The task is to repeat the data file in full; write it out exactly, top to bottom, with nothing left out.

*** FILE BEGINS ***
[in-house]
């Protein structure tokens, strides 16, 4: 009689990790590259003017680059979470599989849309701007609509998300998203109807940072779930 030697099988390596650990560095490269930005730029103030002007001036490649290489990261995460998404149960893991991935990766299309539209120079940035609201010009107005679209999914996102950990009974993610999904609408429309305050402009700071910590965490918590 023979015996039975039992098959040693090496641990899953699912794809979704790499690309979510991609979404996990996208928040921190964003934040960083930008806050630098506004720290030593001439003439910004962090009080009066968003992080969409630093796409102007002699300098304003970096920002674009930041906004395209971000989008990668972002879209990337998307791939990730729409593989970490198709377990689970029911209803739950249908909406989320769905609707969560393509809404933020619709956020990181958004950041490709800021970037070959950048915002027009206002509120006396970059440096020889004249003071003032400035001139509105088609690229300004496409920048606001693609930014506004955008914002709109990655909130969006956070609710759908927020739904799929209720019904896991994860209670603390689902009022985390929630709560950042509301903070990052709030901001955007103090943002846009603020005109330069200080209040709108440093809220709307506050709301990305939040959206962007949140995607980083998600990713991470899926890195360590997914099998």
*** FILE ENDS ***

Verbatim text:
[in-house]
């Protein structure tokens, strides 16, 4: 009689990790590259003017680059979470599989849309701007609509998300998203109807940072779930 030697099988390596650990560095490269930005730029103030002007001036490649290489990261995460998404149960893991991935990766299309539209120079940035609201010009107005679209999914996102950990009974993610999904609408429309305050402009700071910590965490918590 023979015996039975039992098959040693090496641990899953699912794809979704790499690309979510991609979404996990996208928040921190964003934040960083930008806050630098506004720290030593001439003439910004962090009080009066968003992080969409630093796409102007002699300098304003970096920002674009930041906004395209971000989008990668972002879209990337998307791939990730729409593989970490198709377990689970029911209803739950249908909406989320769905609707969560393509809404933020619709956020990181958004950041490709800021970037070959950048915002027009206002509120006396970059440096020889004249003071003032400035001139509105088609690229300004496409920048606001693609930014506004955008914002709109990655909130969006956070609710759908927020739904799929209720019904896991994860209670603390689902009022985390929630709560950042509301903070990052709030901001955007103090943002846009603020005109330069200080209040709108440093809220709307506050709301990305939040959206962007949140995607980083998600990713991470899926890195360590997914099998």